Final orders are appealable as of right. In re Marriage of Walters, 129 Ill. App.3d 1040, 1042, 473 N.E.2d 580, 582 (1985). The appealability of an order is determined by its substance, not its form. Branch v. European Autohaus, Ltd., 97 Ill. App.3d 949, 951, 424 N.E.2d 6, 8 (1981). An order is final and appealable if it disposes of the litigation. In re Marriage of Walters, 129 Ill. App. 3d at 1042, 473 N.E.2d at 582.
An order denying a motion for DNA testing which was unavailable at the time of trial terminates a defendant's right to that testing. Under these circumstances, a defendant is left with no additional means of vindication. In order to protect defendant's interests, a review of the trial court's determination is necessary. See Kahle v. John Deere Co., 104 Ill.2d 302, 306, 472 N.E.2d 787, 789 (1984)(Without review, "no court will be able to determine whether the trial judge * * * correctly entered an order dismissing the case without prejudice.") Accordingly, we reject the State's argument that defendant's claim must fail for want of jurisdiction.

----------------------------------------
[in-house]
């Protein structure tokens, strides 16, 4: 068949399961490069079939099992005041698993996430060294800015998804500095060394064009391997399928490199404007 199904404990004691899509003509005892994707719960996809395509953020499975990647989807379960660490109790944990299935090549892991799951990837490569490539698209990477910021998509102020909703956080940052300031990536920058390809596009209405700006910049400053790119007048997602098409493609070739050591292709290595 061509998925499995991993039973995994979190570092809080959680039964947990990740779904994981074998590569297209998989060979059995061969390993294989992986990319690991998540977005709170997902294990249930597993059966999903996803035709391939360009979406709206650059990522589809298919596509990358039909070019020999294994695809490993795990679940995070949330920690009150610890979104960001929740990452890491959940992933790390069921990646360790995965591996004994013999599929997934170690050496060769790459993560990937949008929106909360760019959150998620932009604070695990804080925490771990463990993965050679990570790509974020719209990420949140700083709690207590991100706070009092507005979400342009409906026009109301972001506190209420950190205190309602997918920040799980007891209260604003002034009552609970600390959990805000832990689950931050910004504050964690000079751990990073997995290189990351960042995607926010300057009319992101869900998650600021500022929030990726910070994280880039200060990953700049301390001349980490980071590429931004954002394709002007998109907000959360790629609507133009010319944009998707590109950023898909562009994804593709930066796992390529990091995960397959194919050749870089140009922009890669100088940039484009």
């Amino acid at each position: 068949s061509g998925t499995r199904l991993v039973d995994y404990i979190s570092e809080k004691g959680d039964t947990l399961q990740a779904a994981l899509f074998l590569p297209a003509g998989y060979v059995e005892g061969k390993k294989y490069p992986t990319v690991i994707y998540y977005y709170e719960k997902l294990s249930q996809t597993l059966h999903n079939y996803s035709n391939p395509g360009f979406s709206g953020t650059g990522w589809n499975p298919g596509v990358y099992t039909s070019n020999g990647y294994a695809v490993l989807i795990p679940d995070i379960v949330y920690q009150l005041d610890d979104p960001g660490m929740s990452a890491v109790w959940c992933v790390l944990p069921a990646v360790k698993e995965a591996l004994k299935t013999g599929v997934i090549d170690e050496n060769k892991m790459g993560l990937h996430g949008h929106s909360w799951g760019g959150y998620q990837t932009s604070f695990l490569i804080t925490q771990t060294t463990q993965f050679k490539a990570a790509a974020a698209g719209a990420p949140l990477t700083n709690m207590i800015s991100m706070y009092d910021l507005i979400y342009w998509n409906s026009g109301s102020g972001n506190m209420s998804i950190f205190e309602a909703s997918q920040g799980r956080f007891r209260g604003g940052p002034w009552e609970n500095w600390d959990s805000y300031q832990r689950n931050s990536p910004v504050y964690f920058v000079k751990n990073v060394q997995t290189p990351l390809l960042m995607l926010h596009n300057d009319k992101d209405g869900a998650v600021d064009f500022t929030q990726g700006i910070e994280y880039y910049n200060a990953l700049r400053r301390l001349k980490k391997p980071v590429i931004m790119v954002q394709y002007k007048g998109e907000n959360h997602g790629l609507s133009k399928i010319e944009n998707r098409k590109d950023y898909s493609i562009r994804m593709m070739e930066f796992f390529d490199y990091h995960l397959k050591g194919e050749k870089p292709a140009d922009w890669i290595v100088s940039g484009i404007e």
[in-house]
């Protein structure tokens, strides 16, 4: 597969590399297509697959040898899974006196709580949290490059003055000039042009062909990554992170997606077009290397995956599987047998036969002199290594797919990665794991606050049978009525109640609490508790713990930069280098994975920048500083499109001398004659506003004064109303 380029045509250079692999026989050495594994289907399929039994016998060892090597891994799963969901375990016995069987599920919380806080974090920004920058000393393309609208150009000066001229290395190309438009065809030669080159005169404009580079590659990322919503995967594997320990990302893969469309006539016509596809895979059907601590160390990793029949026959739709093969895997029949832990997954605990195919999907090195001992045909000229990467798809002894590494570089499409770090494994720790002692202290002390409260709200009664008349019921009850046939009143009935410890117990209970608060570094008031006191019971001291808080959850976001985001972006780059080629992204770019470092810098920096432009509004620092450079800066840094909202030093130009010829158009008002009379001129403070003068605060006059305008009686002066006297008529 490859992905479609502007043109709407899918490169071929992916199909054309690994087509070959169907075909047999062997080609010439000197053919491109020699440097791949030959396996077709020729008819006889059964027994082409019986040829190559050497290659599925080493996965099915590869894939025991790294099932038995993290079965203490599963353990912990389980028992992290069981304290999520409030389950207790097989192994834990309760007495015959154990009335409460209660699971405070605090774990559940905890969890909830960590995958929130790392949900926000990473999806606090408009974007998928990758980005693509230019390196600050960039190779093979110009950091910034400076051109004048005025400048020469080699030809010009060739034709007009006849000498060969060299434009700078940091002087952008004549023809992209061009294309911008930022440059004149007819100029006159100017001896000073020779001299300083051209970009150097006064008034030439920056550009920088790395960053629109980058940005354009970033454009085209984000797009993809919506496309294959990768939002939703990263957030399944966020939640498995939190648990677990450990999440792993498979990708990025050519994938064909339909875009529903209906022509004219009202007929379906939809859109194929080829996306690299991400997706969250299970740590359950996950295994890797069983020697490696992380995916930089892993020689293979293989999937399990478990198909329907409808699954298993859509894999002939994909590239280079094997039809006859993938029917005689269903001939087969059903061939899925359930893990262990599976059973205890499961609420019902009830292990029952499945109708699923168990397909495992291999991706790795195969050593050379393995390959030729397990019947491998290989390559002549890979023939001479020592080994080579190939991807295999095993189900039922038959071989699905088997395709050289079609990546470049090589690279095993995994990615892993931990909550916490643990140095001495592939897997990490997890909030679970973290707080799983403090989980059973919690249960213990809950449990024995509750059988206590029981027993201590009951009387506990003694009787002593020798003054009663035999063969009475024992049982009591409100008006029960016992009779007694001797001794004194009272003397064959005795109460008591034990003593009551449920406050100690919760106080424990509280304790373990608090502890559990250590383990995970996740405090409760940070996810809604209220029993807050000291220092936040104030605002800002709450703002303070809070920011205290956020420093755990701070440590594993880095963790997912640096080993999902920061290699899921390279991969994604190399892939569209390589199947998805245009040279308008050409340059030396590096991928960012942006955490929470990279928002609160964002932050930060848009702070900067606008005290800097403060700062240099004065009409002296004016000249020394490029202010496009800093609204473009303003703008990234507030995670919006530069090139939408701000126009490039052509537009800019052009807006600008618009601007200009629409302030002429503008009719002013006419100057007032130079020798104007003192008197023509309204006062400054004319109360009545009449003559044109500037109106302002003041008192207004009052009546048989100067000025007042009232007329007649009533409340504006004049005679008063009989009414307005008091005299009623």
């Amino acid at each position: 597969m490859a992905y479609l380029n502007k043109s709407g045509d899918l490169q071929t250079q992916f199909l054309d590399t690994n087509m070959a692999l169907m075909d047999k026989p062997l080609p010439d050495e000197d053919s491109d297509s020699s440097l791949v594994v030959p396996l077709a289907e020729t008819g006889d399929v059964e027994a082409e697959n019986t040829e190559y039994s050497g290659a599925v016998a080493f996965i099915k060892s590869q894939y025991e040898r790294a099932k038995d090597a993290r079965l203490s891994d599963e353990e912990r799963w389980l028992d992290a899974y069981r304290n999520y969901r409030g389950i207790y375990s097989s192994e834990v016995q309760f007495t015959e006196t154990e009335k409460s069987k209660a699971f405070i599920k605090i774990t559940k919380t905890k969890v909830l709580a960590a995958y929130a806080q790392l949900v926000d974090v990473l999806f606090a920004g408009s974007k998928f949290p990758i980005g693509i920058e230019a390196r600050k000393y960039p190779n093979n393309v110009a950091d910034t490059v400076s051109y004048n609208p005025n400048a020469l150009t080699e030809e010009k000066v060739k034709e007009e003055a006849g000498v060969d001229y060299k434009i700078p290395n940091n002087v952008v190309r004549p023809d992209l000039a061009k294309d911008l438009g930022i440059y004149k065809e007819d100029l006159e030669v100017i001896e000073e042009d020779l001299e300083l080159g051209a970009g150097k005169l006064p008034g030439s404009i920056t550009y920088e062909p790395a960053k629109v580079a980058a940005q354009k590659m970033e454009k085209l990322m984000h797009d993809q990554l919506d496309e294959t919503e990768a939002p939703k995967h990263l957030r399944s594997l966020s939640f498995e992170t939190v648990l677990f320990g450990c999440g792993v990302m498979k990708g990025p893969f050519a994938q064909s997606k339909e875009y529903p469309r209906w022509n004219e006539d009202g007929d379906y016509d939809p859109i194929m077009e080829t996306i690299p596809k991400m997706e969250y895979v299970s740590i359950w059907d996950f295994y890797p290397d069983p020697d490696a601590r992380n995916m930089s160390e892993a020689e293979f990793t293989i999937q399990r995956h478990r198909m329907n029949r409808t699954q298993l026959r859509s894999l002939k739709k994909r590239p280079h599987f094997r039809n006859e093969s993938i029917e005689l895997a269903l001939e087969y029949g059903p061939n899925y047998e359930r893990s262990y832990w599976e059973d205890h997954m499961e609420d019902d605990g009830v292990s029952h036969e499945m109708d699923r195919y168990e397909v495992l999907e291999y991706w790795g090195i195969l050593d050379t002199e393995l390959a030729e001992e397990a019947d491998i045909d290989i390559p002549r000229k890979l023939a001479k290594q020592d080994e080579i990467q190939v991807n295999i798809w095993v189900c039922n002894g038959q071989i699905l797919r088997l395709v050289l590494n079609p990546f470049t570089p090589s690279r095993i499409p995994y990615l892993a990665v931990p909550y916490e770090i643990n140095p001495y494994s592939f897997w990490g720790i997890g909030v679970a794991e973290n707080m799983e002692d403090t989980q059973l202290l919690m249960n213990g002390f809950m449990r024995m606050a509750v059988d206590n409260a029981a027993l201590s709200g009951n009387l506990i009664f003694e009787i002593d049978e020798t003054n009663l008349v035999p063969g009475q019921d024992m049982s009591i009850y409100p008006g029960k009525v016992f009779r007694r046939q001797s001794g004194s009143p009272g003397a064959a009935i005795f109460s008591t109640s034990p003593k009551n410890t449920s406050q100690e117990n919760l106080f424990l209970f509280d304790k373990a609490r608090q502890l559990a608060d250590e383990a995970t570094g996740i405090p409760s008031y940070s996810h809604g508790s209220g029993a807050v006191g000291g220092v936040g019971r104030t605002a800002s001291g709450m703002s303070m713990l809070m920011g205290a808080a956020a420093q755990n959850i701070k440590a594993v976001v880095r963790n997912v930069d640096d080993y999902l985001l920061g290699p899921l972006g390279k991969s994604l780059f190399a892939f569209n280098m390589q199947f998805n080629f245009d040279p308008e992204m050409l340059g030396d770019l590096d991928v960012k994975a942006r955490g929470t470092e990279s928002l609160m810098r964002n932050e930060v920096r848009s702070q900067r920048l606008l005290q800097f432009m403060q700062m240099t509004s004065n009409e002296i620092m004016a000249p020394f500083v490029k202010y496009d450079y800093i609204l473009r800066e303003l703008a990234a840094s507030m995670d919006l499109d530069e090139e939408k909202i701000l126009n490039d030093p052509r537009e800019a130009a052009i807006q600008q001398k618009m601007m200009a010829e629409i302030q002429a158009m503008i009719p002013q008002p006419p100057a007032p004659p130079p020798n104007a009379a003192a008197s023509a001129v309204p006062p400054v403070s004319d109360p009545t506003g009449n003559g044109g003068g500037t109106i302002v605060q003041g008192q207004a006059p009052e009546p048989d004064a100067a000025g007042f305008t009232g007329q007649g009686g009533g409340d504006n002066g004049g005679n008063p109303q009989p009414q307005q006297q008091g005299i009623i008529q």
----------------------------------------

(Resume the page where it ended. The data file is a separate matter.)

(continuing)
B. STANDARD OF REVIEW
Both defendant and the State claim that the appropriate standard of review is de novo. We agree. A de novo standard is generally used where a trial court's decision is made as a matter of law. See Thorson v. La Salle National Bank, 303 Ill. App.3d 711, 714, 708 N.E.2d 543, 545 (1999); Department of Transportation v. Chicago Title and Trust Co., 303 Ill. App.3d 484, 495, 707 N.E.2d 637, 645 (1999).
Here, the trial court's decision was based on the pleadings and a review of the transcripts. Because the court's ruling was not based on the credibility of witnesses, but instead on the documents before it, the trial court was in no better position than this court is to decide the merits of defendant's motion. See, e.g., People v. Coleman, 183 Ill.2d 366, 388-389, 701 N.E.2d 1063, 1075 (1998)(dismissal of a post-conviction petition without an evidentiary hearing is reviewed de novo); American Country Insurance Co. v. Kraemer Brothers, Inc., 298 Ill. App.3d 805, 810, 699 N.E.2d 1056, 1059 (1998)(summary judgment reviewed de novo.) Therefore, we review de novo.